We make judgments all the time. You go out to lunch with your family. Your sister is late, monopolizes the conversation, and leaves you with the bill. You make a judgment, "she is really selfish". You took some observations you made (her lateness, her dominating the conversation, and her leaving you to pay the bill) and made a judgment. Or maybe you look out the window, see rain and wind, and make the judgment that the weather is bad.
These negative judgments are often unconscious and unproductive. They often stem from cognitive biases and distorted thinking patterns. These biases can cause us to perceive situations, others, or ourselves in a negative light. Negative judgments often make us feel bad and make us less effective at managing the situation.
In this exercise we are going to be more mindful of when we are making negative judgments and how they make us feel.
The purpose of this exercise is to become more aware of how unwanted negative judgements are becoming part of your automatic thoughts. (In the next exercise, we will practice letting go of these negative judgments).
To begin, print the worksheet provided in Section 3 below.
In this exercise we are going to note down when we have negative judgments over the course of the day.
In this column you will briefly describe the situation that triggered your negative judgment. Write down where you were, and when in the day this happened. For example, maybe you are sitting in your office doing a dull task. Maybe you are out with a friend drinking coffee in the afternoon and she says something unpleasant.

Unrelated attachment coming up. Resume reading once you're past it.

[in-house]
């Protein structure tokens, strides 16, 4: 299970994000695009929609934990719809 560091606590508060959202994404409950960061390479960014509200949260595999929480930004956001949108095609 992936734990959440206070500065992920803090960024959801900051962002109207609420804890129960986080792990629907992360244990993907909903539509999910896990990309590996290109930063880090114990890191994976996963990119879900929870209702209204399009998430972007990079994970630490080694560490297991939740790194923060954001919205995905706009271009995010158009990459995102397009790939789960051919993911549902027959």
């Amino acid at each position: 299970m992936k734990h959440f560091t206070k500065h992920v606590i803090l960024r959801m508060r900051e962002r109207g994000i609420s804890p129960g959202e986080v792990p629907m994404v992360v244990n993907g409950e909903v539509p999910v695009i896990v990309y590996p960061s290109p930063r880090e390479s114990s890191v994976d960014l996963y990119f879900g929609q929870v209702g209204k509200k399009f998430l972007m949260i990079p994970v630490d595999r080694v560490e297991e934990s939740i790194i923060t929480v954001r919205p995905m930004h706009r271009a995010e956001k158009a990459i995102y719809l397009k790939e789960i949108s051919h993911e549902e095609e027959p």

Write down what you were thinking about. Write down the exact words that crossed your mind. For example, maybe you thought: "I hate my monotonous job, I wish I was working on something more exciting and not stuck in an office.". Or, if you were out with your friend, maybe you were thinking "She never accepts my decisions and she always has to give me advice that I didn't ask for. What a jerk!"
3. Resulting Emotion
Here you should write down how you felt when you were judging the situation. Negative judgments generally result in negative emotions. If left unnoticed, these negative emotions produce more judgments which cause more negative emotions... (it's a vicious cycle). Example: "I feel sad and depressed", or "I feel angry and annoyed".
What did you do after the situation? Did you achieve what you wanted to? Or were you feeling too angry, annoyed, sad (or something else) and you didn't take the action you planned? For example, in the office situation, maybe you got quiet and you weren't doing your job as well as before. Or, said something snide to your friend and ignored her for a week.
Do this exercise every day for a week. Then move on to the next exercise where we work on letting go of negative judgments.
Below are some examples that will introduce you to the worksheet you will be writing in:
|Reading a book at home, and it's too loud in the house
|"My family is so inconsiderate! They are being so selfish!"
|Anger, feeling irritated
|I stopped reading, had an argument with my family, got even angrier
|Taking a walk in the park by myself
|"Of course I am walking by myself, nobody wants to hang out with me."